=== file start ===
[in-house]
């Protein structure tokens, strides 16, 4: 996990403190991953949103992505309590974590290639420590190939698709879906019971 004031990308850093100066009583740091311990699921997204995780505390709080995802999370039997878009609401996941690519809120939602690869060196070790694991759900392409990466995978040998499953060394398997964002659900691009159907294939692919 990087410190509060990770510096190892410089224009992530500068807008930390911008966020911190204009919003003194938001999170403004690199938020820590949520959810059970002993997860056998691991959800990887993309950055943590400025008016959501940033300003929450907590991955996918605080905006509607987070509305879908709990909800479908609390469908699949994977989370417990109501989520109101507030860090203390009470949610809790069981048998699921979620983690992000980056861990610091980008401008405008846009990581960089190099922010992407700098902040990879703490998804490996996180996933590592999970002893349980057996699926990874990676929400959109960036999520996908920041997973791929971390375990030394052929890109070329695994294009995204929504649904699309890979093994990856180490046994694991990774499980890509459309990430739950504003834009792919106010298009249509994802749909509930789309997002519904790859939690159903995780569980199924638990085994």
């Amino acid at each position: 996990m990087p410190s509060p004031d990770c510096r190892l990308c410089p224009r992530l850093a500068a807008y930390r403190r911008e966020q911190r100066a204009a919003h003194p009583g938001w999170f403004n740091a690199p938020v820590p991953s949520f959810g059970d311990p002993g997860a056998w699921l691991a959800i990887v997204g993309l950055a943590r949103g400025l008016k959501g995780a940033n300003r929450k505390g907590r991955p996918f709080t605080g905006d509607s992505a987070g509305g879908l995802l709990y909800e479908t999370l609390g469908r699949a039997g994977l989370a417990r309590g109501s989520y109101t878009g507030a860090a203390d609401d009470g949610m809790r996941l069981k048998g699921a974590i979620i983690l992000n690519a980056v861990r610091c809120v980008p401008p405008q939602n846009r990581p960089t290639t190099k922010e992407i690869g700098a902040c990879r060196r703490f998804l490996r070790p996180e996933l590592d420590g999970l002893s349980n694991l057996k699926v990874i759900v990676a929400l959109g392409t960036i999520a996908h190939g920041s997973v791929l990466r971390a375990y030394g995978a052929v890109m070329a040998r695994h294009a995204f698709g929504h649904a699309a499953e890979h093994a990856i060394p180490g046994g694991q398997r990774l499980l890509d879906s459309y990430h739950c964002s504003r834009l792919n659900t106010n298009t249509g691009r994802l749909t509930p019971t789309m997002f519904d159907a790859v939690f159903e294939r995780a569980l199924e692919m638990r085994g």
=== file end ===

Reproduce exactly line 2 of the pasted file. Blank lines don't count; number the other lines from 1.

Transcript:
């Protein structure tokens, strides 16, 4: 996990403190991953949103992505309590974590290639420590190939698709879906019971 004031990308850093100066009583740091311990699921997204995780505390709080995802999370039997878009609401996941690519809120939602690869060196070790694991759900392409990466995978040998499953060394398997964002659900691009159907294939692919 990087410190509060990770510096190892410089224009992530500068807008930390911008966020911190204009919003003194938001999170403004690199938020820590949520959810059970002993997860056998691991959800990887993309950055943590400025008016959501940033300003929450907590991955996918605080905006509607987070509305879908709990909800479908609390469908699949994977989370417990109501989520109101507030860090203390009470949610809790069981048998699921979620983690992000980056861990610091980008401008405008846009990581960089190099922010992407700098902040990879703490998804490996996180996933590592999970002893349980057996699926990874990676929400959109960036999520996908920041997973791929971390375990030394052929890109070329695994294009995204929504649904699309890979093994990856180490046994694991990774499980890509459309990430739950504003834009792919106010298009249509994802749909509930789309997002519904790859939690159903995780569980199924638990085994």